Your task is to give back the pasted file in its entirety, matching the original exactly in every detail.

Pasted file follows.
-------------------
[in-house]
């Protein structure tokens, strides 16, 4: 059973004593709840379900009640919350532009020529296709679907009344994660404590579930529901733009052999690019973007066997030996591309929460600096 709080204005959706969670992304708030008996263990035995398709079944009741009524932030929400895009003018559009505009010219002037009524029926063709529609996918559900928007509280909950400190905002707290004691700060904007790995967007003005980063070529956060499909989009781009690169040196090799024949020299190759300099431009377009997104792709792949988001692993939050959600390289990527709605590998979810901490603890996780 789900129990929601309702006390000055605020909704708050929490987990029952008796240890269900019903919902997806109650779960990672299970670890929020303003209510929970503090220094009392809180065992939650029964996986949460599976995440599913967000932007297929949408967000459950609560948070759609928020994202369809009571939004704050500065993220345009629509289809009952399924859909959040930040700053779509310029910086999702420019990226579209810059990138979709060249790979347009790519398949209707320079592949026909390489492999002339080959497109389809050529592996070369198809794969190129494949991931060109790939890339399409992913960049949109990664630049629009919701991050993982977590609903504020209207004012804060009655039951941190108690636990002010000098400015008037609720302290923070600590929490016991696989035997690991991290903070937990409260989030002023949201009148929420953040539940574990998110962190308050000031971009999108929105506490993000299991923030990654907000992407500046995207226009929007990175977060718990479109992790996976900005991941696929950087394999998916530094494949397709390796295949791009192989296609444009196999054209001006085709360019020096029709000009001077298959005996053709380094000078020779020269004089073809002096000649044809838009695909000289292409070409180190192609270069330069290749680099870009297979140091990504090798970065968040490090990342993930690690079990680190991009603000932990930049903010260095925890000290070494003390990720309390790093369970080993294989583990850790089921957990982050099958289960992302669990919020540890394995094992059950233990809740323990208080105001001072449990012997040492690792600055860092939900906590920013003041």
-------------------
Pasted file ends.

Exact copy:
[in-house]
């Protein structure tokens, strides 16, 4: 059973004593709840379900009640919350532009020529296709679907009344994660404590579930529901733009052999690019973007066997030996591309929460600096 709080204005959706969670992304708030008996263990035995398709079944009741009524932030929400895009003018559009505009010219002037009524029926063709529609996918559900928007509280909950400190905002707290004691700060904007790995967007003005980063070529956060499909989009781009690169040196090799024949020299190759300099431009377009997104792709792949988001692993939050959600390289990527709605590998979810901490603890996780 789900129990929601309702006390000055605020909704708050929490987990029952008796240890269900019903919902997806109650779960990672299970670890929020303003209510929970503090220094009392809180065992939650029964996986949460599976995440599913967000932007297929949408967000459950609560948070759609928020994202369809009571939004704050500065993220345009629509289809009952399924859909959040930040700053779509310029910086999702420019990226579209810059990138979709060249790979347009790519398949209707320079592949026909390489492999002339080959497109389809050529592996070369198809794969190129494949991931060109790939890339399409992913960049949109990664630049629009919701991050993982977590609903504020209207004012804060009655039951941190108690636990002010000098400015008037609720302290923070600590929490016991696989035997690991991290903070937990409260989030002023949201009148929420953040539940574990998110962190308050000031971009999108929105506490993000299991923030990654907000992407500046995207226009929007990175977060718990479109992790996976900005991941696929950087394999998916530094494949397709390796295949791009192989296609444009196999054209001006085709360019020096029709000009001077298959005996053709380094000078020779020269004089073809002096000649044809838009695909000289292409070409180190192609270069330069290749680099870009297979140091990504090798970065968040490090990342993930690690079990680190991009603000932990930049903010260095925890000290070494003390990720309390790093369970080993294989583990850790089921957990982050099958289960992302669990919020540890394995094992059950233990809740323990208080105001001072449990012997040492690792600055860092939900906590920013003041």